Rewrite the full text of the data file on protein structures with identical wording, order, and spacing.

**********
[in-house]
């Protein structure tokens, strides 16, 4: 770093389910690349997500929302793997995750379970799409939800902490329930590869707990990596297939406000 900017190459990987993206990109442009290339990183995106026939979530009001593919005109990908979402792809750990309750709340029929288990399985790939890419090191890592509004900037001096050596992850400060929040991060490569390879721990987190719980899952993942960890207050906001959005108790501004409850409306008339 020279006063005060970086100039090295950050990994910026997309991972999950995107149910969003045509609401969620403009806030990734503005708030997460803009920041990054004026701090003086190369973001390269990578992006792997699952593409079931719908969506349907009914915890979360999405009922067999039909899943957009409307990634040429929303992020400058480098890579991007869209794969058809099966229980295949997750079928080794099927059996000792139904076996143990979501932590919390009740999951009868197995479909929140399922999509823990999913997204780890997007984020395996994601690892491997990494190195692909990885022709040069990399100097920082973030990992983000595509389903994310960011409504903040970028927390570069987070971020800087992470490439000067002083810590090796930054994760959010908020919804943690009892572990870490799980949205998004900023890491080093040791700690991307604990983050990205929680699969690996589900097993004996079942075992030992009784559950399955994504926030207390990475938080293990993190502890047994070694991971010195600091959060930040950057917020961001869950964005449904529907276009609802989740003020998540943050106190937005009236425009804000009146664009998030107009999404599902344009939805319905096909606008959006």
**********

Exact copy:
[in-house]
């Protein structure tokens, strides 16, 4: 770093389910690349997500929302793997995750379970799409939800902490329930590869707990990596297939406000 900017190459990987993206990109442009290339990183995106026939979530009001593919005109990908979402792809750990309750709340029929288990399985790939890419090191890592509004900037001096050596992850400060929040991060490569390879721990987190719980899952993942960890207050906001959005108790501004409850409306008339 020279006063005060970086100039090295950050990994910026997309991972999950995107149910969003045509609401969620403009806030990734503005708030997460803009920041990054004026701090003086190369973001390269990578992006792997699952593409079931719908969506349907009914915890979360999405009922067999039909899943957009409307990634040429929303992020400058480098890579991007869209794969058809099966229980295949997750079928080794099927059996000792139904076996143990979501932590919390009740999951009868197995479909929140399922999509823990999913997204780890997007984020395996994601690892491997990494190195692909990885022709040069990399100097920082973030990992983000595509389903994310960011409504903040970028927390570069987070971020800087992470490439000067002083810590090796930054994760959010908020919804943690009892572990870490799980949205998004900023890491080093040791700690991307604990983050990205929680699969690996589900097993004996079942075992030992009784559950399955994504926030207390990475938080293990993190502890047994070694991971010195600091959060930040950057917020961001869950964005449904529907276009609802989740003020998540943050106190937005009236425009804000009146664009998030107009999404599902344009939805319905096909606008959006």